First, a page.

Barbershops, hair and nail salons were ordered to close on March 21, by Gov. Andrew Cuomo. Last week, Cuomo announced hair stylists are in phase two of reopening parts of New York State. Although the state has not yet provided any guidance on what that might look like, salon owners are taking it upon themselves to start planning.
Hair stylist Belinda Cornell is the owner of The Salon at Studio B in Watertown. She said filing for unemployment has been a nightmare. But she got her first check last week.
“I’m really grateful at this point for anything extra," Cornell said. "That goes towards my bottom line."
Cornell took a commission base from hair stylists that used her studio. As she looks to a possible reopening by the end of next week, or June 1, she said at least two of her full-time hairdressers said they’re not coming back, because they have kids with no one to watch them.
“If I’m not making money, if I can’t sustain rent on 2,400 square feet, plus utilities, then it’s no longer a benefit for me to keep the business as it was running,” Cornell said.
So, she is using her savings to convert part of her home into a new private salon for her to use.
"I'm wrestling with feeling guilty for not providing a work location for the few girls that were absolutely ready to return to work and the gentleman who’s our aesthetician who was going to return to work, and looking at what's best for my family," Cornell said.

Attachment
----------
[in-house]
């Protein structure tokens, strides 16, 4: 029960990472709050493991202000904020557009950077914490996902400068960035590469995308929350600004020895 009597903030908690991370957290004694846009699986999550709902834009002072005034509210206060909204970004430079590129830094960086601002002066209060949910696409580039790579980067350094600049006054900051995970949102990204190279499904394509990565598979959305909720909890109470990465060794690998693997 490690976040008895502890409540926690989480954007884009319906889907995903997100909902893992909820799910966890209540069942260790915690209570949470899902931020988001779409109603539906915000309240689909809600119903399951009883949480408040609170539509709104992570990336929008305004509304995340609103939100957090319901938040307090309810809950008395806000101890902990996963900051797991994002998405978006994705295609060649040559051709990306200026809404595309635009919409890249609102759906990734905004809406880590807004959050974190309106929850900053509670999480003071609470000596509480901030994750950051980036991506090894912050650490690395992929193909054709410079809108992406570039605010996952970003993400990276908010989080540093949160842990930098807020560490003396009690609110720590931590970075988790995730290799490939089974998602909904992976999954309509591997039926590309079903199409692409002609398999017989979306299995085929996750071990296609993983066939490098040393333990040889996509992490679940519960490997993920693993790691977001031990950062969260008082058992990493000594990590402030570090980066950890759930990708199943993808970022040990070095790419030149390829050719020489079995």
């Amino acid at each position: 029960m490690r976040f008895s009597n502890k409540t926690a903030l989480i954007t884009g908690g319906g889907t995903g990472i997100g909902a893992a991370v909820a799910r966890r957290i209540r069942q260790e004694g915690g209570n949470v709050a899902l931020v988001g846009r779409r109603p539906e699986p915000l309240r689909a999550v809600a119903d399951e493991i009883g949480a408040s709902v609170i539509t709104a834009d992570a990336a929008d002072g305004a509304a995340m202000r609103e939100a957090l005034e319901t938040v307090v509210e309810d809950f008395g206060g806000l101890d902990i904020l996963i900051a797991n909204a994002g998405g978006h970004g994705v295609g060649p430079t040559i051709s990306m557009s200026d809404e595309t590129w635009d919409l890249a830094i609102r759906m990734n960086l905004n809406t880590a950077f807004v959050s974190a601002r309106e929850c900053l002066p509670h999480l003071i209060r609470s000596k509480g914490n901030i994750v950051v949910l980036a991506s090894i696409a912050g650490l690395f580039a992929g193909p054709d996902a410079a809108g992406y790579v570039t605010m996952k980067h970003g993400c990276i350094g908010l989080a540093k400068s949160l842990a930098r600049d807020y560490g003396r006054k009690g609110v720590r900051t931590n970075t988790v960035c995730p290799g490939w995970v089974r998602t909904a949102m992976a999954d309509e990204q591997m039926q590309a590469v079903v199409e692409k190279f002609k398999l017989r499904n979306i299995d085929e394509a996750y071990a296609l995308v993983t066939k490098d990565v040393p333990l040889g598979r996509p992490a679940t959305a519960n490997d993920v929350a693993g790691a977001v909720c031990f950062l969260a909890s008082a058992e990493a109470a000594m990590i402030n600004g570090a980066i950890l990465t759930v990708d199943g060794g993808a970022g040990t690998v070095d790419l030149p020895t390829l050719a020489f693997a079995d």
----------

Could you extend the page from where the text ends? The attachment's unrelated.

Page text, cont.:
Instead of copying the recommendations other states have made, she’s coming up with her own guidelines of how her business will change. Clients will be asked to stay in their vehicles until the space is cleared and sanitized. Every client will get a new cape, there will be face masks and Cornell will have a new apron for each appointment.
"As all hairstylists would probably tell you, we have a list, pages and pages long, of people champing at the bit to come back and get themselves back together,” Cornell said.
It's unclear if nail salons are included in the phase 2 reopening, but Danny Nguyen, the owner of Luminous Nails and Spa in Syracuse, is preparing to reopen with guidelines laid out by the Centers for Disease Control and other states.
“We need to try to limit our capacity, like the staff and clients in the salon," Nguyen said. "It’s going to be a lot different than it used to be. It’s not going to be normal.”
That means they’ll operate by appointments only, no walk-ins. Everyone will have to wear a mask, sanitize their hands and have their temperature checked. And Nguyen said they’re installing protective shields at each nail station and the reception area.